St Andrew's Day
St Andrew was a fisherman, the brother of Simon Peter whom he introduced to Jesus saying, ‘We have found the Messiah’. They were the first followers of Christ (John 1:35-42). Andrew was one of Jesus’ twelve apostles and is remembered as a fisher of men having met Jesus on the shores of the Sea of Galilee. He was present at the Last Supper, but was not considered one of Jesus’ inner circle of confidants.
F. Marian McNeill (A Calendar of Scottish National Festivals Hallowe’en to Yule) writes of Sancta Andra’s Day, Andyr’s Day or Anermas – the day of Scotland’s national saint. St Andrew was crucified by the Romans on a diagonal eponymous cross also known as the saltire. He believed his martyrdom unworthy of the cross of Christ. The saltire is the national flag of Scotland. Legend says that Saint Regulus (or Saint Rule) sailed from Greece to Scotland with the bones of St Andrew. After being shipwrecked the relics were housed in a specially built church - St Rule’. The tower of St Rules offers spectacular views over St Andrews, the sea and countryside beyond. It must have acted as a beacon for visiting pilgrims.
Scottish historian Walter Bower’s Scotichronicon (written in the 1440s) traces the history of Scotland and is an influential study of Medieval Scotland. In Vol 1 Book II he writes that Constantius, the son of Constantine the Great, motivated by enthusiasm for Christianity and stirred by the apostle St Andrew, went to Patras , Achaia (one of the seven provinces of Greece) where the apostle was buried to remove the saint’s relics by force. The bones were taken to Constantinople amid rejoicing. Bower continues with the role of the god-fearing abbot Regulus and his guardianship of the relics including the story of the shipwreck. Interestingly, Bower’s manuscripts were only translated into English from the original Latin relatively recently (1989 – 1998). Bower writes that the earthly remains of St Andrew performed miracles from the moment they reached Scottish soil. This attracted pilgrims which in turn supported the cult movement towards St Andrew as the patron saint of Scotland. In the preface Bower writes that he hoped that ‘all those who are depressed will be given joy by reading it’ – his History Book for Scots. The Scotichronicon presents the history of Scotland from its origin to the mid fifteenth century and is worthy of accolade albeit here, through the relics of St Andrew.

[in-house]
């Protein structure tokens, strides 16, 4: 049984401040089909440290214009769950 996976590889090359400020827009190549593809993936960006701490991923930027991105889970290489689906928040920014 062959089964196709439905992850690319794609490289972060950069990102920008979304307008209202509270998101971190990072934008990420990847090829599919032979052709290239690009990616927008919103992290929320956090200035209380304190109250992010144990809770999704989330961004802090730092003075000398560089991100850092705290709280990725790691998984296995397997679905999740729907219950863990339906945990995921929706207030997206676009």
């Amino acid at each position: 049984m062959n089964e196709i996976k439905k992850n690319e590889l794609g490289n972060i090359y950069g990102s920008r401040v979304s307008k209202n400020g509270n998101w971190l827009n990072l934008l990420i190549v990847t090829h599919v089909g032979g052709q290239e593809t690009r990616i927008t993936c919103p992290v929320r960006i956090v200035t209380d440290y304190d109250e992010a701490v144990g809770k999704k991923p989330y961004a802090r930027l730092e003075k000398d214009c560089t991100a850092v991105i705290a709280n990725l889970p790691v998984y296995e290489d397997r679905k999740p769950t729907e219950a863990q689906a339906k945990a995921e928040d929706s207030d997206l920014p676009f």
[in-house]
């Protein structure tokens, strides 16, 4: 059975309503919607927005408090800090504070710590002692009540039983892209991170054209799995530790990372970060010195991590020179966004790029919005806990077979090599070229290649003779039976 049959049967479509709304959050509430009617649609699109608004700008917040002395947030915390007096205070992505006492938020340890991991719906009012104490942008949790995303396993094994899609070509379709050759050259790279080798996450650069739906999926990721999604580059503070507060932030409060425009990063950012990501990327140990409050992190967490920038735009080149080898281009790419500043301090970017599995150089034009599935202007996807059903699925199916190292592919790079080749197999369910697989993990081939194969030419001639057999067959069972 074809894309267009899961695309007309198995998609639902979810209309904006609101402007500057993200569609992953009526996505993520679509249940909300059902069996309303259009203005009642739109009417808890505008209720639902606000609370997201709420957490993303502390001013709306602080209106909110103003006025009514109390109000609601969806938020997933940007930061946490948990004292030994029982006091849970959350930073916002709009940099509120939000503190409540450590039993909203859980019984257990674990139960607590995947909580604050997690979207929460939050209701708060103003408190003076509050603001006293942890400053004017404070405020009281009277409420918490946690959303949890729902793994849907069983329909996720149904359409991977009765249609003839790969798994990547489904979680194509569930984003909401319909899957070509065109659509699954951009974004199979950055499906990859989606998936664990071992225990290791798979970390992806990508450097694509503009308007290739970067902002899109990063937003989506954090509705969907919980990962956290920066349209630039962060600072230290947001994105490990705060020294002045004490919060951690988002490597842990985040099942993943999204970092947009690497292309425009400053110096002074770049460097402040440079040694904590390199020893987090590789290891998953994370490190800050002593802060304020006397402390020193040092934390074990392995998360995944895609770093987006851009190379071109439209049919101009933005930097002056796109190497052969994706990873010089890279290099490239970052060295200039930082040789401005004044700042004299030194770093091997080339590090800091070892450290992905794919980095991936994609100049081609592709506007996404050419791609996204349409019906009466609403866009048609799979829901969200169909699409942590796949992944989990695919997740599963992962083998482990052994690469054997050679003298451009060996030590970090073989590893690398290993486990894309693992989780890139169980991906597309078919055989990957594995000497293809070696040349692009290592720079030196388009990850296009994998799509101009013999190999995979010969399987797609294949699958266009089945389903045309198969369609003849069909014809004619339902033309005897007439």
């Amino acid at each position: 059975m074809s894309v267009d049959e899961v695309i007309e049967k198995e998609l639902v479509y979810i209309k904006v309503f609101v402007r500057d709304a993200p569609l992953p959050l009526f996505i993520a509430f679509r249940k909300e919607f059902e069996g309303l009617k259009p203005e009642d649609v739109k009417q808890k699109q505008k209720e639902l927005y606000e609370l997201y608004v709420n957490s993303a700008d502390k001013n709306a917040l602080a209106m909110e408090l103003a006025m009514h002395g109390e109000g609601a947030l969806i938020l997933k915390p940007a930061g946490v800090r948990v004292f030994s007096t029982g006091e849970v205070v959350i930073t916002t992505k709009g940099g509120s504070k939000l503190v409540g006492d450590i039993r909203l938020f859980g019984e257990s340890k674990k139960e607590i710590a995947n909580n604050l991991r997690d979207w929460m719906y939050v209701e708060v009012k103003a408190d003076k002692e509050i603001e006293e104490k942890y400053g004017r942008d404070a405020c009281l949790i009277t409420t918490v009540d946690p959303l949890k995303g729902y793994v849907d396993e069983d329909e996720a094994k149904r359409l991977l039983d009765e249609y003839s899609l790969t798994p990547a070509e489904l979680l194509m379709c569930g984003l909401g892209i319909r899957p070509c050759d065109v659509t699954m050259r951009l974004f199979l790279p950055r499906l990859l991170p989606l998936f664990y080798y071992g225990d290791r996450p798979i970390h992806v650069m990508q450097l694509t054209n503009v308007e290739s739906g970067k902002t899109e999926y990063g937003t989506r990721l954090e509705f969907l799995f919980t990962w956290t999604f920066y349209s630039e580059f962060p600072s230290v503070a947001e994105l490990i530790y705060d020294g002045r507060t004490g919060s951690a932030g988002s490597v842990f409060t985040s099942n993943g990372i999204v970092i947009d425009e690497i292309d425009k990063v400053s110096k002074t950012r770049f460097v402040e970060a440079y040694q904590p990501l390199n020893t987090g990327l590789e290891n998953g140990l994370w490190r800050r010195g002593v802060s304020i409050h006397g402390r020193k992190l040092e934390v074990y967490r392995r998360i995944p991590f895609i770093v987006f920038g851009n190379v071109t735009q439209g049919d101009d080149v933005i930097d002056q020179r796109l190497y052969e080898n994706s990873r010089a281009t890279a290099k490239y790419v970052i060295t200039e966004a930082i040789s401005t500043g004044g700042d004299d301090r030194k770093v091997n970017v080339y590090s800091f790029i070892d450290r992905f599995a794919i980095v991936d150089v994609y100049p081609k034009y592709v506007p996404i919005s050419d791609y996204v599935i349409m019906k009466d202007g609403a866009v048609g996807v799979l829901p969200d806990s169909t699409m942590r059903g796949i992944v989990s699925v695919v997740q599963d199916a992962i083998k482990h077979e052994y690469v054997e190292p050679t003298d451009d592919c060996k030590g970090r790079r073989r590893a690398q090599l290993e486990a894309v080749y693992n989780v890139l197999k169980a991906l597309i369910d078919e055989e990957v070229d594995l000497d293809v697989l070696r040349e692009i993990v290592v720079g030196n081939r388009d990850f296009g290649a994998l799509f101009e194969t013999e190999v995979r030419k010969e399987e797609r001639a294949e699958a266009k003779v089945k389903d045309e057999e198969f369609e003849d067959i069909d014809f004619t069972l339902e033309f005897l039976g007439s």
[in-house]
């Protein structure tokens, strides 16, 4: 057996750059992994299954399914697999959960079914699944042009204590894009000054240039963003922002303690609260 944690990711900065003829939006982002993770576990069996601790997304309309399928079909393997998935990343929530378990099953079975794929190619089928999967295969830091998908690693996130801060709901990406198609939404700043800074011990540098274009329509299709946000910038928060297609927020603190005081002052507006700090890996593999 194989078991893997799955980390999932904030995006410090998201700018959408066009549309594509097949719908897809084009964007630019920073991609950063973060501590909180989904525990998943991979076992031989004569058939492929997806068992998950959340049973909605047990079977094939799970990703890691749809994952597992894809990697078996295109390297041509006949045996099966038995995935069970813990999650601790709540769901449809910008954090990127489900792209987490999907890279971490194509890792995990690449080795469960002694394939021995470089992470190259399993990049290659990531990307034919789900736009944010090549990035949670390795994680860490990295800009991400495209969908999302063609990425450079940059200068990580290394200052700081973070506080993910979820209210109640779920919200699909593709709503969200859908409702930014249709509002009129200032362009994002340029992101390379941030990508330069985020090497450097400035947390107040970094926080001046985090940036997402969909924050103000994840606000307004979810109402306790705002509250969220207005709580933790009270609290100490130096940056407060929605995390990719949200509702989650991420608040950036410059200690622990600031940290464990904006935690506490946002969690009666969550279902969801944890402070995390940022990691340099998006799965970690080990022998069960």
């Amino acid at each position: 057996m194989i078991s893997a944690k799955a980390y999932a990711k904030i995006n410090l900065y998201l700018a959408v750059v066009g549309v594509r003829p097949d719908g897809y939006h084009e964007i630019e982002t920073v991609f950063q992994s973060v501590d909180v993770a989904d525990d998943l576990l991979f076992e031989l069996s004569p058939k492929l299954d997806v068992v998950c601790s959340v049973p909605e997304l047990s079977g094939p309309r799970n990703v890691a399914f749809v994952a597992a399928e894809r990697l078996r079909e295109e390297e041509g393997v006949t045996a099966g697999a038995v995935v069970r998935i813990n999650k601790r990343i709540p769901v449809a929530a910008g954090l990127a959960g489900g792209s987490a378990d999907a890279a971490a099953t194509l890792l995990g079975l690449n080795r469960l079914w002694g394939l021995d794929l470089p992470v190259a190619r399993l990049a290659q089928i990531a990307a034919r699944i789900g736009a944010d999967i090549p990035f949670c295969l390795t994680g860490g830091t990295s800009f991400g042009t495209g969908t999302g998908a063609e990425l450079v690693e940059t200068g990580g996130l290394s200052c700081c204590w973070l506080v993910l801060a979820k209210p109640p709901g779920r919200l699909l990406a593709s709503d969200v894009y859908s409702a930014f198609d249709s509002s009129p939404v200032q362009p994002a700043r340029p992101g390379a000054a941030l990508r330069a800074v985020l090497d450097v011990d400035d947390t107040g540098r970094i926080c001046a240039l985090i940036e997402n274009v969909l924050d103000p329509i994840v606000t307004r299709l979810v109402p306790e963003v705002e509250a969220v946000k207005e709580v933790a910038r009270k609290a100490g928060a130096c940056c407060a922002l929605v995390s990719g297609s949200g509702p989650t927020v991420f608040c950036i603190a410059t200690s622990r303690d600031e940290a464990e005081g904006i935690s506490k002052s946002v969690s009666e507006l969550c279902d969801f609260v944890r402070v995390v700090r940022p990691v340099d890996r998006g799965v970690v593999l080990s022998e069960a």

After graduating from the University of St Andrews I was employed by Scots Care (previously known as The Royal Scottish Corporation). The charity cares for London Scots who are in need of support be it financial or emotional wellbeing. In my working days there was a rather grand dinner on St Andrew’s day. Scotscare is the oldest Scottish charity outside of Scotland and was granted a Royal Charter in 1665. The charity began as a Scots Box that assisted impecunious Scots (assisting burial and poor relief) i.e. working in a grant making capacity and also offering a small pension to Scots living within a thirty five mile radius of Charing Cross. Today, it is an organisation that offers clients advocacy, psychotherapy, help with substance abuse, debt management, job-seeking assistance, sheltered housing, social events and volunteering opportunities and education and training. There is still a close association with the two London Scottish churches: Crown Court and St Columbas, Pont Street.
Since the Reformation, St Andrew’s Day has had little religious significance and Burns Day gathers greater Scottish feasting. However in times gone by to go Sant Andra-ing was a common pastime for farm workers who would trap rabbits and squirrels and end the day with much merriment.
Continuing on from Catterning (St Catherine’s Feast November 25th) St Andrew’s day shared St Catherine’s close association with the lacemaking districts of England - St Andrew is also a patron saint of Lacemakers. Possibly because the cross of St Andrew is thought to resemble intersecting threads. In common with Catterning, there were celebrations, called Tanders, on the Sunday closest to St Andrew’s day. This involved women dressing in male attire and vice versa, drinking and mumming. Mummers dressed in disguise and visited houses where refreshment was served; the mummer unmasked if their identity was discovered. This was relatively easy in small communities of local intimacy. Tandra cakes made from a dough of: flour, egg, lard, yeast, currants and crystalized lemon peel were eaten on St Andrews Day as was freshly hunted squirrel stew.
St Andrew’s Feast marks the end of the Church’s Liturgical Year and the beginning of Advent
St Andrew the King
Three weeks and three days
Before Christmas begins